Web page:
The Gillmor Gang discussed sensors and notifications in smartphones in its latest conversation.

If you’re not familiar with the Gillmor Gang, it’s a long-running podcast/videocast conversation about the technology industry principally around, but not limited to, Silicon Valley. The “Gang” is a fluid group of entrepreneurs, pundits, reporters. Steve Gillmor was an editor at InfoWorld many years ago (when I read it religiously).

I prefer this discussion/argument over Leo LaPorte’s This Week in Tech (TWIT) from which I have unsubscribed. There used to be several more of these, but I’ve settled on Gillmor Gang and Tekzilla right now for tech news.

Early tech blogger and videographer Robert Scoble pointed out that the typical smart phone contains seven sensors. Now mix in the built-in ability to send all that personal data somewhere where software can analyze the data and put it in context. Add in a pinch of context. Then couple to a notification engine. Now you know where tech is going in the consumer world.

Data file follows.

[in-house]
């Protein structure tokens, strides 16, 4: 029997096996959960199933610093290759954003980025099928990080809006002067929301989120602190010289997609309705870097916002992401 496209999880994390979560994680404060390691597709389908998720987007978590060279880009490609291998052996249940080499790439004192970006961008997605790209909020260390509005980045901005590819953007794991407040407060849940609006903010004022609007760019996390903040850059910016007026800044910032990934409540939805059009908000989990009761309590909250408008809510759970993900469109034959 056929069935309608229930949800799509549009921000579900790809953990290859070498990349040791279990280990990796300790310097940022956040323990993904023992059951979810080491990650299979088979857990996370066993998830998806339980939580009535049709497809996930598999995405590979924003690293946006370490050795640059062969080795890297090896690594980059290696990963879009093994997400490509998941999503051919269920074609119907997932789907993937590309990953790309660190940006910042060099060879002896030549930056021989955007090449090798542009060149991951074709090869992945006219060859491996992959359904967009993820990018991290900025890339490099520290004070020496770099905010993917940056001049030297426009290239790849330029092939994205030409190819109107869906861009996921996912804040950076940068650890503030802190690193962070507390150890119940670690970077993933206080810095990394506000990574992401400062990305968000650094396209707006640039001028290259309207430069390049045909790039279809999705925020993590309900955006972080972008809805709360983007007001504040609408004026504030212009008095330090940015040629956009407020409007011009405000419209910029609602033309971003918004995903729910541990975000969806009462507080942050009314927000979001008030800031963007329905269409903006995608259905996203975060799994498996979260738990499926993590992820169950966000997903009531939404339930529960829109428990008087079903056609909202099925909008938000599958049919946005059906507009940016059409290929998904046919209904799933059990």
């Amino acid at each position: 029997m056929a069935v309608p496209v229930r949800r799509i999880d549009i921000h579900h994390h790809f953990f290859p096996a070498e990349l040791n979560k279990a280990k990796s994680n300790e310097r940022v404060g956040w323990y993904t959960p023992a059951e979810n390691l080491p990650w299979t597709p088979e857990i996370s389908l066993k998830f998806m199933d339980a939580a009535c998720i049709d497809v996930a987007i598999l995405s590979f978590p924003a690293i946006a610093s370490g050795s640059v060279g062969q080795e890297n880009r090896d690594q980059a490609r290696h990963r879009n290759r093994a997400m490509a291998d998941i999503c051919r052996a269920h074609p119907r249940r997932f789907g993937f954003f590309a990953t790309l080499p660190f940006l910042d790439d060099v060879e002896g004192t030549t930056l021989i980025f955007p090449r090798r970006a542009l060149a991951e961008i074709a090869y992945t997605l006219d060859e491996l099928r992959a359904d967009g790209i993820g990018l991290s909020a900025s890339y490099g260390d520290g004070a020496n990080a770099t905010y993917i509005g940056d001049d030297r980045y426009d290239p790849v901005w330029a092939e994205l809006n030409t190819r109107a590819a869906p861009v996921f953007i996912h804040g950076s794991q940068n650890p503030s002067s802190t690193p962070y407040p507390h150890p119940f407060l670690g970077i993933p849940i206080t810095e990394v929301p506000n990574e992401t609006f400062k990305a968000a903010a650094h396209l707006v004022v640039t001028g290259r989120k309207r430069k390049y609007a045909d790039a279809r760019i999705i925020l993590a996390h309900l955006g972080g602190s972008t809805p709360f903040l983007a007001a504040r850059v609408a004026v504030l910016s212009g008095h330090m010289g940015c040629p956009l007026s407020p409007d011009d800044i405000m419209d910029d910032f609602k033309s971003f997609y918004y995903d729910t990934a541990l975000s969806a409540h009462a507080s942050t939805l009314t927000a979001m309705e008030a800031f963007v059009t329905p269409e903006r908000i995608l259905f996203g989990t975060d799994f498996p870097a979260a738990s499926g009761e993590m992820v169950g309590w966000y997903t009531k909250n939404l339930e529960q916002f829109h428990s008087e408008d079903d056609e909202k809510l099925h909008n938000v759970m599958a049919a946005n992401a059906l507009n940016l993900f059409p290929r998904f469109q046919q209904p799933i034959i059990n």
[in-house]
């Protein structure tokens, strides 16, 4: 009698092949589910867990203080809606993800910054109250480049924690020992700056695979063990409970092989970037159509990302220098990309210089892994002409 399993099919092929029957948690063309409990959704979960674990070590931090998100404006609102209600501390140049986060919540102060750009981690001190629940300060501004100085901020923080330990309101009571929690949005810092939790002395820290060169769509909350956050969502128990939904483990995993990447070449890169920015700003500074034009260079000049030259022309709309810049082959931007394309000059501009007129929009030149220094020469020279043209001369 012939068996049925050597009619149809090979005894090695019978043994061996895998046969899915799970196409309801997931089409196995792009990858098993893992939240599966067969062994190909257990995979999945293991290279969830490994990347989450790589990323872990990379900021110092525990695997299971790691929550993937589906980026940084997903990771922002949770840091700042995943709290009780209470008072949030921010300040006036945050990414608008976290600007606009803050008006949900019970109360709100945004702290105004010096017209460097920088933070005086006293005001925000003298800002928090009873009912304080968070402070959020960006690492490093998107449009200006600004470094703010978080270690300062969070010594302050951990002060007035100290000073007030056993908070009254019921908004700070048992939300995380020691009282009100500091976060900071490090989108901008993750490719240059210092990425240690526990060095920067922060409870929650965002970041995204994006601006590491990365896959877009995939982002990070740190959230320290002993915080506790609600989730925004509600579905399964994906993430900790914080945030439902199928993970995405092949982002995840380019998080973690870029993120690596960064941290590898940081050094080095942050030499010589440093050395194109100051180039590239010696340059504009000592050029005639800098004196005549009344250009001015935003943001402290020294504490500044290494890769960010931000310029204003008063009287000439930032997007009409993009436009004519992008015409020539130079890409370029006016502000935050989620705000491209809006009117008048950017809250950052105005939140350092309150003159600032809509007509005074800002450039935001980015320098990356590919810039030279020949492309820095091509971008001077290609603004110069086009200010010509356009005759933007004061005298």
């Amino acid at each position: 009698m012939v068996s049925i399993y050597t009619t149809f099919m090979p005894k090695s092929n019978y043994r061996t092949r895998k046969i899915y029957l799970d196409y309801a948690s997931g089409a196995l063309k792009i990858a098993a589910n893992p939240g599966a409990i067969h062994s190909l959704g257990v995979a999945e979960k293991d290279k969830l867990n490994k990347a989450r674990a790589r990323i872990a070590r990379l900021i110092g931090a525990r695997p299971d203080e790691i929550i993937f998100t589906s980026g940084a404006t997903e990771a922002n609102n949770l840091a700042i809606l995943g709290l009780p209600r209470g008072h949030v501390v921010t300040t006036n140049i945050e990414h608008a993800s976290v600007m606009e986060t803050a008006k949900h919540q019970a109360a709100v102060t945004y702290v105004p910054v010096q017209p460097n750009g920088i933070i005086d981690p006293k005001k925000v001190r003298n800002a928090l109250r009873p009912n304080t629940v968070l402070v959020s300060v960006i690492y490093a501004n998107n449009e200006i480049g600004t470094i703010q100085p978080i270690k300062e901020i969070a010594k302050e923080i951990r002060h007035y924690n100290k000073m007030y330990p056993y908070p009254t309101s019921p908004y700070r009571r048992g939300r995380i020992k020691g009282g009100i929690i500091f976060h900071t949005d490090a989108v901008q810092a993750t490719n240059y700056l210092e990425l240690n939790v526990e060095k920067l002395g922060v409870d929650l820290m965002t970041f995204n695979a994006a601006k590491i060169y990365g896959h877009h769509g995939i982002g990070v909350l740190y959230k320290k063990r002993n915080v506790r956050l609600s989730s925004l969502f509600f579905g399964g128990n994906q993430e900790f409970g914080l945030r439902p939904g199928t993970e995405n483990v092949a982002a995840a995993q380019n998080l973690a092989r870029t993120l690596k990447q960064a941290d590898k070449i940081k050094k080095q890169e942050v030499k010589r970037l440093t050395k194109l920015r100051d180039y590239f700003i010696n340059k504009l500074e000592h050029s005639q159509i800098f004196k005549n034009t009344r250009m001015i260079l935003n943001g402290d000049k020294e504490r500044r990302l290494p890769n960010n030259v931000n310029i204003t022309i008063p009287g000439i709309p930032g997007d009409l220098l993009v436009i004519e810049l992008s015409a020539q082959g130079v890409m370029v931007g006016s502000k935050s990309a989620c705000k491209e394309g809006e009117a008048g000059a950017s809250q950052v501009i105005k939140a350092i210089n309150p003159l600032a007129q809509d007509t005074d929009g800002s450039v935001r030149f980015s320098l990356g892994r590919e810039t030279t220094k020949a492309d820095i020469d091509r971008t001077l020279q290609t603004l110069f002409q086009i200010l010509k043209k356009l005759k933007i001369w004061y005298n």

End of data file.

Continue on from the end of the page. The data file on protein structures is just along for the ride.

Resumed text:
The question for us is where that’s going in the industrial/manufacturing world. Can our sophisticated automation systems and information systems take advantage of this?

We call “notifications” “alarms” in our world. But that is primarily for operators. What if we had better notifications in context for every team member from division manager to maintenance tech?

What if we could track movements, history, clicks, location, and serve up useful notifications and data?

What if we could add more sensors about the ambient environment–sounds, smells, chemical composition of the atmosphere? Maybe by adding video, record such things as leaks, pools of liquid? And add all that to the data warehouse?

Why am I sitting here at my favorite little Italian restaurant in Piqua, OH writing this and not writing some apps? Hmm, that’s a good question!

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